Alexander Hamilton Papers

To Alexander Hamilton from William Seton, 9 April 1792

From William Seton

[New York] Monday 9 April 1792

My dear sir

I did not answer your kind favour of the 4th. this morning as I wished to take in the occurrences of this day, in hopes something better would take place in the State of Credit from the arrival of the East India Ships and other large and valuable property but I am sorry to say it has not had the wished for effect, and every thing still is going down Hill. The extent of the evil, or the amount of Contracts &ca, it is impossible to form a judgement of but I understand from everybody that this week will be the most distressing period of any. I therefore deemed it best agreeably to the lattitude you give me, not to enter into the Market to purchase till Wednesday, before which many must make a settlement on differences between one another—& from inability of all parties they must have forbearance—purchases afterwards will be a real relief, and as 50,000 would be but a small sum to invest I feel a hope from what you say that tomorrow I may receive orders from you to extend the purchases.1 The Bank continues to discount twice a week on a deposit of Stock & has very considerably by this means extended its loans—but so many failures are daily happening that I fear many of our old Loans are in jeopardy. Before the last credit of 100,000 was put to the account of the Commissioner of Loans, there was a ballance due to him on our Books of 13,561 Dollars. He mentioned to me yesterday that he expected to give the Bank credit for 16,000 Dollars that would not be wanted.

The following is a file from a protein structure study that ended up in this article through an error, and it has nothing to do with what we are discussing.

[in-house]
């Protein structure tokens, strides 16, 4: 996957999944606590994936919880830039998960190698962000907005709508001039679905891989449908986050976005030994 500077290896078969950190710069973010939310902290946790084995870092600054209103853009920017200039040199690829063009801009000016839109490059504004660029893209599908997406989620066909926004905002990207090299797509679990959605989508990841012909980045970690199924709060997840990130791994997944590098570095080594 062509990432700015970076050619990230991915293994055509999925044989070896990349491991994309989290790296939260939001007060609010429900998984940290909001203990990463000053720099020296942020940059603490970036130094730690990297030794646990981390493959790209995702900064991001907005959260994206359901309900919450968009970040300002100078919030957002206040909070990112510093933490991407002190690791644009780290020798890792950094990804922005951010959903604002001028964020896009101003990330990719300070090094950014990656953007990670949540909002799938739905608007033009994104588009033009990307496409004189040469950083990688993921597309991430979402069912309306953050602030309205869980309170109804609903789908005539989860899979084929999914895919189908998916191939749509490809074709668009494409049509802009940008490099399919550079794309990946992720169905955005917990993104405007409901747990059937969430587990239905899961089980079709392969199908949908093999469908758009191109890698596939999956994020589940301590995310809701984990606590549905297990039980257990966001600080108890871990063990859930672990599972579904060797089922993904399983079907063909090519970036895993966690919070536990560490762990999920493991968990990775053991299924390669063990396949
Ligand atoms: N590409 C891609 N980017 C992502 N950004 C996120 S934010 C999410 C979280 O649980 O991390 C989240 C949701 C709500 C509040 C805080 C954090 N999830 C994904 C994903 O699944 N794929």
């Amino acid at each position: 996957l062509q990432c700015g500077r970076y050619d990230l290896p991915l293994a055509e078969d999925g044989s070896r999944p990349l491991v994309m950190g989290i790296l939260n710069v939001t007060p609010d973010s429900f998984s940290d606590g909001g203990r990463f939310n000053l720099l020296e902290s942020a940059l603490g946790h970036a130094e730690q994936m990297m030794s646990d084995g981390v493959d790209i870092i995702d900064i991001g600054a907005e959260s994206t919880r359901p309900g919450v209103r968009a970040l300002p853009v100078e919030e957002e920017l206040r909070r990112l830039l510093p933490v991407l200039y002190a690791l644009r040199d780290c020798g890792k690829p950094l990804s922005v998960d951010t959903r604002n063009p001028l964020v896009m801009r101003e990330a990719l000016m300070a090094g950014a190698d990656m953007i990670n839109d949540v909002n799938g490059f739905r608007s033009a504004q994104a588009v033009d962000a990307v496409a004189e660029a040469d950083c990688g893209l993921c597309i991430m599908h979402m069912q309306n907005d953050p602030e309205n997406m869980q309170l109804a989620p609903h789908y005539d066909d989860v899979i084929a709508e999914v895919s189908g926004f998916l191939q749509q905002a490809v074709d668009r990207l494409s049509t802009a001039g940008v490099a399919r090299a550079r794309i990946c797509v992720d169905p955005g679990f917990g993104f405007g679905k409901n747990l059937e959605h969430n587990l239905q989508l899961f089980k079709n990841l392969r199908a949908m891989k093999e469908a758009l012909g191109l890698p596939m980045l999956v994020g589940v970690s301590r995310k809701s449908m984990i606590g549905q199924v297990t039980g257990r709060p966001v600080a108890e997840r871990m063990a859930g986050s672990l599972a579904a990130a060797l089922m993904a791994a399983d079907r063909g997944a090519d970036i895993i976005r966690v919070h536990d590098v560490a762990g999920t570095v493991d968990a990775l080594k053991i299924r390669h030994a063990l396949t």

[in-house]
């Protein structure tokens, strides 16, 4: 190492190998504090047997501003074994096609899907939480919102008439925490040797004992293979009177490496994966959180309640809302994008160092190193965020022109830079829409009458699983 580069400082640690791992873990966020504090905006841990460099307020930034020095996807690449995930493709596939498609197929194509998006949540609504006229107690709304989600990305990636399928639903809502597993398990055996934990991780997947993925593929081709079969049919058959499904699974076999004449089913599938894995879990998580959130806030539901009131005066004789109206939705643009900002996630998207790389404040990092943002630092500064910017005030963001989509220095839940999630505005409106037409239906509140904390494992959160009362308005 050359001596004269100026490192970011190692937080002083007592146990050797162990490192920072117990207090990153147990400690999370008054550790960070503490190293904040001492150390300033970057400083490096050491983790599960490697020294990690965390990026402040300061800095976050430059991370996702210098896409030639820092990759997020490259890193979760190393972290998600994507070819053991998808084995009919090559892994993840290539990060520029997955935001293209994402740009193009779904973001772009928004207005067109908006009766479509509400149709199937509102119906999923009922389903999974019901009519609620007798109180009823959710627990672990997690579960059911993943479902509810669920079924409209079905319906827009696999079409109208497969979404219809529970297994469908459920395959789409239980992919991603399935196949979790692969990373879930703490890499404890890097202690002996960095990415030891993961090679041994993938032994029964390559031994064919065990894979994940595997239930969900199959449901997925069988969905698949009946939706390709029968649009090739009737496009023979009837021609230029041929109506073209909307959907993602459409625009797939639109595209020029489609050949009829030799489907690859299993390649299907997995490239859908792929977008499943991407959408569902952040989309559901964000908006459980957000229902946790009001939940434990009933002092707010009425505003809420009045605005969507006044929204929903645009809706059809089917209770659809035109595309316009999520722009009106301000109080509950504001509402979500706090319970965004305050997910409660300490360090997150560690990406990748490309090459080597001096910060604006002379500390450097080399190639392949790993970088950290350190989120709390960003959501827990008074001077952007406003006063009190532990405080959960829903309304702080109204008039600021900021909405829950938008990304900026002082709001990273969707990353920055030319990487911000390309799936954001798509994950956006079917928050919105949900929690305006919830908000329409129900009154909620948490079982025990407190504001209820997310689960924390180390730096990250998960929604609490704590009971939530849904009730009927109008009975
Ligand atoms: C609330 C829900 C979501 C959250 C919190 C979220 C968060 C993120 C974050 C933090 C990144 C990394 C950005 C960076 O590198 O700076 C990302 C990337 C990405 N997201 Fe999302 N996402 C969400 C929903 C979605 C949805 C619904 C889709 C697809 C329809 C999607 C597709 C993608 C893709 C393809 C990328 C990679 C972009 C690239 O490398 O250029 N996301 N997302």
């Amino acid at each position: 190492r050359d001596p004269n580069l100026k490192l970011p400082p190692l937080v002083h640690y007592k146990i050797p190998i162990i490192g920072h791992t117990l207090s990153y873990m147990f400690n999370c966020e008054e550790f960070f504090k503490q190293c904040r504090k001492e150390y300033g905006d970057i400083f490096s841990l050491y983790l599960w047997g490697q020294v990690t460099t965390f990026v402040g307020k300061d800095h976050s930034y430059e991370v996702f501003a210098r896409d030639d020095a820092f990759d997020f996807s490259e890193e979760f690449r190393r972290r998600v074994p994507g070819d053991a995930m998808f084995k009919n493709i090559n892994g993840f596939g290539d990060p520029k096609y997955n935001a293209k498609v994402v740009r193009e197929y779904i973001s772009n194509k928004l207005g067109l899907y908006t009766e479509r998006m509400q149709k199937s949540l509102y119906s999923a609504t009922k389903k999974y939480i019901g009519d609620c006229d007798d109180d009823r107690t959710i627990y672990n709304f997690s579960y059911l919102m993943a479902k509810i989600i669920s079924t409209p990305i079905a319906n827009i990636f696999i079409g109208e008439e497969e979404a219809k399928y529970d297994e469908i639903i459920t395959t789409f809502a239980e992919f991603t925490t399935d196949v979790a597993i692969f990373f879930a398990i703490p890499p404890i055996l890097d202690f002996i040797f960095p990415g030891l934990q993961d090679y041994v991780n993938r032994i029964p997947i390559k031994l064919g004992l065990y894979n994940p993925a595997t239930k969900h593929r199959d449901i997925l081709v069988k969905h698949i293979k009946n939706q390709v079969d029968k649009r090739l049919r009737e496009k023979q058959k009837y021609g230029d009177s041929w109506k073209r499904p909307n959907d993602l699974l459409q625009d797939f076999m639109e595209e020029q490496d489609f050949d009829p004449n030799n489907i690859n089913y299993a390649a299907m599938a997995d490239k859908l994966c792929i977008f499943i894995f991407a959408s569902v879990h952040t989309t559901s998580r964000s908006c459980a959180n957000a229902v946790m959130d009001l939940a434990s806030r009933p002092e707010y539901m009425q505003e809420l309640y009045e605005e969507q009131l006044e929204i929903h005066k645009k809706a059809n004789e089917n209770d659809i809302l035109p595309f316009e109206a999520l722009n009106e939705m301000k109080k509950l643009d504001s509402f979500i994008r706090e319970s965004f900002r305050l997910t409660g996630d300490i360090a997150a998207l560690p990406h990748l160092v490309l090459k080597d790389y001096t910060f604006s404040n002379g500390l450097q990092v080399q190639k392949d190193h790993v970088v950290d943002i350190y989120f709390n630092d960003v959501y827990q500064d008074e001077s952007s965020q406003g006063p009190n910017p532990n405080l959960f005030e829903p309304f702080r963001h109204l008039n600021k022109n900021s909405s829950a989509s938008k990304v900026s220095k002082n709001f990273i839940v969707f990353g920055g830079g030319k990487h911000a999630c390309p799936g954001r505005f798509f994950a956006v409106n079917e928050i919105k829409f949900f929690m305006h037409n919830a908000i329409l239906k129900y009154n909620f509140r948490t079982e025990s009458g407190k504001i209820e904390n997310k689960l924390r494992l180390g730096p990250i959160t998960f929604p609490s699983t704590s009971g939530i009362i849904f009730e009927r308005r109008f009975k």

The whisper of the day is very unfavorable, for should the report prove true that Mr. M_____ cannot or will not comply with his engagements, the distress already experienced is but a trifle to what is yet to be expected.2

I am with the sincerest respect & esteem   Dear sir   Your obliged Obed Servt

Wm Seton

Alexr. Hamilton Esqr.

ALS, Hamilton Papers, Library of Congress.

1The commissioners of the sinking fund had approved the purchase of public securities with Government money to maintain the price of the securities. For H’s instructions to Seton on this subject, see H to Seton, March 25, April 4, 1792.

2The “whisper of the day” was correct. Alexander Macomb, an associate of William Duer in extensive stock speculations in the early months of 1792, was forced to suspend payments on April 12.

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